paan in a glass or a paanshake
I love the gooey honey clad gulkand wrapped up in betel leaf along with everything else that goes into it.
Before I was married, I had never tasted paan. It was not something my dad would eat or let us eat. Since we had never tasted it, we did not miss much. Back then, I did not think too highly of paan eaters, probably because by the chauraha (where four streets meet) of our house, we had a paan shop and I would always see loafers standing there, chewing paan and spitting it by the road side. I never really liked the red color it bestowed. North Indian weddings always had a paan counter, my mother would always like to take a spoon of saunf ( fennel seeds), me too. That’s all my tastebuds knew about Indian after mint.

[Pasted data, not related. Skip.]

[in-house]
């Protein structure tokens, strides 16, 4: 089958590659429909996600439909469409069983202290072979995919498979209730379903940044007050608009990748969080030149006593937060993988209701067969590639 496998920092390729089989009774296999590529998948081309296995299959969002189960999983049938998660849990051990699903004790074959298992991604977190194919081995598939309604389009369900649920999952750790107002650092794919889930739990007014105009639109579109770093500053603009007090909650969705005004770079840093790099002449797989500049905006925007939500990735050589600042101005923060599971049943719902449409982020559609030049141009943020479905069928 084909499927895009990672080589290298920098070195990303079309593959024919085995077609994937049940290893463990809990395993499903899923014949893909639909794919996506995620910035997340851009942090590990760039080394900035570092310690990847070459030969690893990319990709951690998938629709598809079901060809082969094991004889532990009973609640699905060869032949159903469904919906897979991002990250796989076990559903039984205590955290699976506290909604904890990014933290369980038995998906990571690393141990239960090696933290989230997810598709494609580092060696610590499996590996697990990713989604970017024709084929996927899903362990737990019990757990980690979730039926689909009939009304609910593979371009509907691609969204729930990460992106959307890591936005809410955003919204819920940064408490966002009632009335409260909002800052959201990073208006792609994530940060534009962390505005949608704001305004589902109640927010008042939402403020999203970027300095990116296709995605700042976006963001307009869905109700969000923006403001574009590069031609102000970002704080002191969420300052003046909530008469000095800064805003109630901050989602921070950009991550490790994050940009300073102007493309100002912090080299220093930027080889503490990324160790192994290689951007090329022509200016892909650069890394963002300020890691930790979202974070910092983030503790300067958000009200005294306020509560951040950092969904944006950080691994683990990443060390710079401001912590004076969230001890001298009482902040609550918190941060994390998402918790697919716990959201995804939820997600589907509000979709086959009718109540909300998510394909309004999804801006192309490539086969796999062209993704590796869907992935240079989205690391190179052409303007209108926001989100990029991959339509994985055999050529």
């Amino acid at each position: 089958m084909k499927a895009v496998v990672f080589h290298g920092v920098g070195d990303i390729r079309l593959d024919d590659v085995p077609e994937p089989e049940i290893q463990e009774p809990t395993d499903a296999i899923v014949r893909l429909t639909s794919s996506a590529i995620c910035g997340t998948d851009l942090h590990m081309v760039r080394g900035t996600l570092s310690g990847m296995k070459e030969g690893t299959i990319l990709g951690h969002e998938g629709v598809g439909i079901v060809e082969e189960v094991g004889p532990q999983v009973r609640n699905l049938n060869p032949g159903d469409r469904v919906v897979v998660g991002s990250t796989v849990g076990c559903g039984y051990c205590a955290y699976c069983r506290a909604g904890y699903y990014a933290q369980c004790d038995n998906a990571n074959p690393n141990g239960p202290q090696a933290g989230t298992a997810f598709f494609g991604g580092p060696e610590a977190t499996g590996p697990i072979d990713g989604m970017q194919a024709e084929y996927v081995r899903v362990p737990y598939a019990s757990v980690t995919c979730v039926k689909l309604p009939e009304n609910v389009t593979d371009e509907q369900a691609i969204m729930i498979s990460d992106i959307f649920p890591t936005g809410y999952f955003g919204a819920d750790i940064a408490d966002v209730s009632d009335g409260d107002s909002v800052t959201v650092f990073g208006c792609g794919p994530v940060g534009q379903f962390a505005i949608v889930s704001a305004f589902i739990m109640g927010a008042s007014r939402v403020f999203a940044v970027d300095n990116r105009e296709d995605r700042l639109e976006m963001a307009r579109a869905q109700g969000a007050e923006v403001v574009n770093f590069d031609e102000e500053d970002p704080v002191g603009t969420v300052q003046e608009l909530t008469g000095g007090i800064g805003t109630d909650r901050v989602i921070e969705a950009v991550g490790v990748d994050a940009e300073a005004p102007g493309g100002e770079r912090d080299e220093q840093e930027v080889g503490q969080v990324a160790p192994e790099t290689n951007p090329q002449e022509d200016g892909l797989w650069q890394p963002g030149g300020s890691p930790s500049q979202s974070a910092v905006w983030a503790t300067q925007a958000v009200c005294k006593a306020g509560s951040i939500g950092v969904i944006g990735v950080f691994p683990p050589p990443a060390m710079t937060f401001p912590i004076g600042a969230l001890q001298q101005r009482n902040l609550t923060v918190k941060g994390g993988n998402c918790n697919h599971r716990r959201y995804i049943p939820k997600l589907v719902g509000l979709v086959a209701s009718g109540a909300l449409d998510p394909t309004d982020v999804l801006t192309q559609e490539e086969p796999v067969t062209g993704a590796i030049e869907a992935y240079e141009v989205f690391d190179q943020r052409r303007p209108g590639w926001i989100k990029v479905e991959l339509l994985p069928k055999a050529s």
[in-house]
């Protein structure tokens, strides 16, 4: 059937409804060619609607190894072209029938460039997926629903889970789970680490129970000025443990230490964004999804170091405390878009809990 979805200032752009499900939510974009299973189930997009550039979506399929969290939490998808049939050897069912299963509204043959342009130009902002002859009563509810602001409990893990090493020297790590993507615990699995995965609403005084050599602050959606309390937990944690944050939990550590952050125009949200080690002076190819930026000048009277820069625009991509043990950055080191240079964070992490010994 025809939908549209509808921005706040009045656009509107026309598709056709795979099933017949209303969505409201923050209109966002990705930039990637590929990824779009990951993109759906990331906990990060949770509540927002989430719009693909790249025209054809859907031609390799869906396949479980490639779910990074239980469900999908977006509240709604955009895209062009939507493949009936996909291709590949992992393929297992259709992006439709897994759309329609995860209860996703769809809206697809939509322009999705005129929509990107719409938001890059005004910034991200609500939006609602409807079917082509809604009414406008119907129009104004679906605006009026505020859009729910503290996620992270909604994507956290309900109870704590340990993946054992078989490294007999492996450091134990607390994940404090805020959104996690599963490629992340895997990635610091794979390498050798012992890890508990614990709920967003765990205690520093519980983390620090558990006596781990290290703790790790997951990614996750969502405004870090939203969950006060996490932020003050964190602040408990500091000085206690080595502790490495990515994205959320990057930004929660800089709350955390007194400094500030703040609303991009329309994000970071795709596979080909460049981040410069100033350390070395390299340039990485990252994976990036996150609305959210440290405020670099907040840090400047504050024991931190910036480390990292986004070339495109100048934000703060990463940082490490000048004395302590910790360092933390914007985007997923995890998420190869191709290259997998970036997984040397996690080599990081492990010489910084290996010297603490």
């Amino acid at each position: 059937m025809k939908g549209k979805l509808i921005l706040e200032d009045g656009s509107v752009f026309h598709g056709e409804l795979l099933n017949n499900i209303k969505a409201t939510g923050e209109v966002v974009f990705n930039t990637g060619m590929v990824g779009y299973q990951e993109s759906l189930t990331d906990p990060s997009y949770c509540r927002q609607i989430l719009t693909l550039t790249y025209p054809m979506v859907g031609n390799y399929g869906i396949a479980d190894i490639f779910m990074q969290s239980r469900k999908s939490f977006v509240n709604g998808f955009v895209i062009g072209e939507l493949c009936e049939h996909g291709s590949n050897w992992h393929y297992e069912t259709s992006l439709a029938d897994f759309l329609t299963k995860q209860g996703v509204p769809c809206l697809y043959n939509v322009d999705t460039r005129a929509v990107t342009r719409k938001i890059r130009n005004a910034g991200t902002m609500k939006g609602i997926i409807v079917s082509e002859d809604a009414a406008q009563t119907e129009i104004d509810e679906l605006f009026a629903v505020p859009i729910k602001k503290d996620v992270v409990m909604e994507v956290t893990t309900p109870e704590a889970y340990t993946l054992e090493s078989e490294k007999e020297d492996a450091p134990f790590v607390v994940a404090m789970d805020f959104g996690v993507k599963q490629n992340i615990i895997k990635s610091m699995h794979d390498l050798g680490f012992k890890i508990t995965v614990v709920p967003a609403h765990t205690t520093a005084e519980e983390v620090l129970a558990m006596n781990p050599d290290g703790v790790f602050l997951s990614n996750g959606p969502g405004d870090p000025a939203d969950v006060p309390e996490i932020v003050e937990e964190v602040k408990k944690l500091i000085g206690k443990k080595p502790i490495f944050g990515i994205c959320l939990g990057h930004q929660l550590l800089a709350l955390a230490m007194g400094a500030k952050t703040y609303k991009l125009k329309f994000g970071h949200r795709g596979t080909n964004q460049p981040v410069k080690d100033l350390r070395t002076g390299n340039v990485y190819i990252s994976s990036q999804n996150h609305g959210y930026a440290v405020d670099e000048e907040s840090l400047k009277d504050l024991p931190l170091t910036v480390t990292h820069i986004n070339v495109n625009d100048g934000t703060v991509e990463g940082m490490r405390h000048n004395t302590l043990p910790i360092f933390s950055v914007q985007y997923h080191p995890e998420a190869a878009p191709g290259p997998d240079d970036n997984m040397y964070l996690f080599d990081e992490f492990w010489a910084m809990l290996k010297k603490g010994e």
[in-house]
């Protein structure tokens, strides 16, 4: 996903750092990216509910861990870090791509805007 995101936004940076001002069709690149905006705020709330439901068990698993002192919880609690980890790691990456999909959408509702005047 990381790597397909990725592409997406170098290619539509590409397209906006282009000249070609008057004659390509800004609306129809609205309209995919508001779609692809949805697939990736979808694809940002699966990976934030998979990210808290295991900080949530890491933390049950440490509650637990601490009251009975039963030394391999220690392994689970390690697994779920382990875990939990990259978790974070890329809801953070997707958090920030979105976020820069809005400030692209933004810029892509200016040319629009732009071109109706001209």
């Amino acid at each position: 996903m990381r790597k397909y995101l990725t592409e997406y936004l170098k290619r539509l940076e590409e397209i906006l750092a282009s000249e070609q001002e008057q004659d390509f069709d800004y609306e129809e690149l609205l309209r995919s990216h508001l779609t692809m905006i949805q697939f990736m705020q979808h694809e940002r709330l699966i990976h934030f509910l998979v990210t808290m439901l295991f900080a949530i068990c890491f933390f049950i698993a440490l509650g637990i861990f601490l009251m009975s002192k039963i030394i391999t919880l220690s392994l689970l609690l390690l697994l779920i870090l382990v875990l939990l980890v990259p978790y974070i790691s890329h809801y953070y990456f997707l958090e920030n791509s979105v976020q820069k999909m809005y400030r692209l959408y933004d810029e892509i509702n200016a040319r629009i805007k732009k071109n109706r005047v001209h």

I think it was sometime after our engagement, my better half asked me if I wanted to eat meetha (sweet) paan after dinner. My response was a no with a hint of displeasure. That did not deter him or maybe he did not take the hint. He order a metha paan and I did take a bite which changed my entire outlook of this poor little harmless betel pocket. I was then told there are several kinds of pan and not all pans are equal. The one that we usually order is almost like a dessert, with gulkand and some after mint and wrapped in tender betel leaves.
Gulkand is rose petal jam made from a combination of honey and sugar. It’s aromatic and extremely delicious.